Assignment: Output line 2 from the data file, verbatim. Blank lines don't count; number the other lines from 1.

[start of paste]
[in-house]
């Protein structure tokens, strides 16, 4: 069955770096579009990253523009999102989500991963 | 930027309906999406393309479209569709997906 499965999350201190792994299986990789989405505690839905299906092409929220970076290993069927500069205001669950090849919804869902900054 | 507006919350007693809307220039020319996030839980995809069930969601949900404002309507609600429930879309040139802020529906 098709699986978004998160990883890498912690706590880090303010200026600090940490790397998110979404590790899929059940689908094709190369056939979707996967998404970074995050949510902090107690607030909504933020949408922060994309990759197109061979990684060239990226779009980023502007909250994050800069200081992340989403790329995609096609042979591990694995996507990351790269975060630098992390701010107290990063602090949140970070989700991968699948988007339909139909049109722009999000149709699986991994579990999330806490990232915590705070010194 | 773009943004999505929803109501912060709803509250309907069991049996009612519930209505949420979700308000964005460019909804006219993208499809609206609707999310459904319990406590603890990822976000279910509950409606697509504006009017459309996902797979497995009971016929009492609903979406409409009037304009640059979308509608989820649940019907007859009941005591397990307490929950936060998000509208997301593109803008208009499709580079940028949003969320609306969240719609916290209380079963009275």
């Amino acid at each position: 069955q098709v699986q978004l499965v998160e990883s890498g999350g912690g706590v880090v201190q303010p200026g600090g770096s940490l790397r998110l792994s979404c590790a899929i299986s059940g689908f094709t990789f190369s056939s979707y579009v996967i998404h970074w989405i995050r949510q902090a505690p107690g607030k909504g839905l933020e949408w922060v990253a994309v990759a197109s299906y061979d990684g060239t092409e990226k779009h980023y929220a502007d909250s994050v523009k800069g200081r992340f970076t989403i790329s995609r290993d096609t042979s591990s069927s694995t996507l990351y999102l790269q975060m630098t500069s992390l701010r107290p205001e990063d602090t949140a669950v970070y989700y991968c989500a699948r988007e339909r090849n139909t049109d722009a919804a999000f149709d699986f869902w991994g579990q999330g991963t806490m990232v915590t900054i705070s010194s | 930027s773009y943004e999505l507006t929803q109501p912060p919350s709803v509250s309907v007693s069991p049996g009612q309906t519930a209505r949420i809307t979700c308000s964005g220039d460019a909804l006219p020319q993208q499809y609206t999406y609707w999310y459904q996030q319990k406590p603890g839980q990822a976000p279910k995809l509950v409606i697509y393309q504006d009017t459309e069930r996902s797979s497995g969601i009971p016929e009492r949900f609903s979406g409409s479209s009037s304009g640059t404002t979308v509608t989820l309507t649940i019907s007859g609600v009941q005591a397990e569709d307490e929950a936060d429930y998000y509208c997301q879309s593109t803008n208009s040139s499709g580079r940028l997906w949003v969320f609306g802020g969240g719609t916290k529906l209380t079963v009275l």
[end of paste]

């Protein structure tokens, strides 16, 4: 069955770096579009990253523009999102989500991963 | 930027309906999406393309479209569709997906 499965999350201190792994299986990789989405505690839905299906092409929220970076290993069927500069205001669950090849919804869902900054 | 507006919350007693809307220039020319996030839980995809069930969601949900404002309507609600429930879309040139802020529906 098709699986978004998160990883890498912690706590880090303010200026600090940490790397998110979404590790899929059940689908094709190369056939979707996967998404970074995050949510902090107690607030909504933020949408922060994309990759197109061979990684060239990226779009980023502007909250994050800069200081992340989403790329995609096609042979591990694995996507990351790269975060630098992390701010107290990063602090949140970070989700991968699948988007339909139909049109722009999000149709699986991994579990999330806490990232915590705070010194 | 773009943004999505929803109501912060709803509250309907069991049996009612519930209505949420979700308000964005460019909804006219993208499809609206609707999310459904319990406590603890990822976000279910509950409606697509504006009017459309996902797979497995009971016929009492609903979406409409009037304009640059979308509608989820649940019907007859009941005591397990307490929950936060998000509208997301593109803008208009499709580079940028949003969320609306969240719609916290209380079963009275």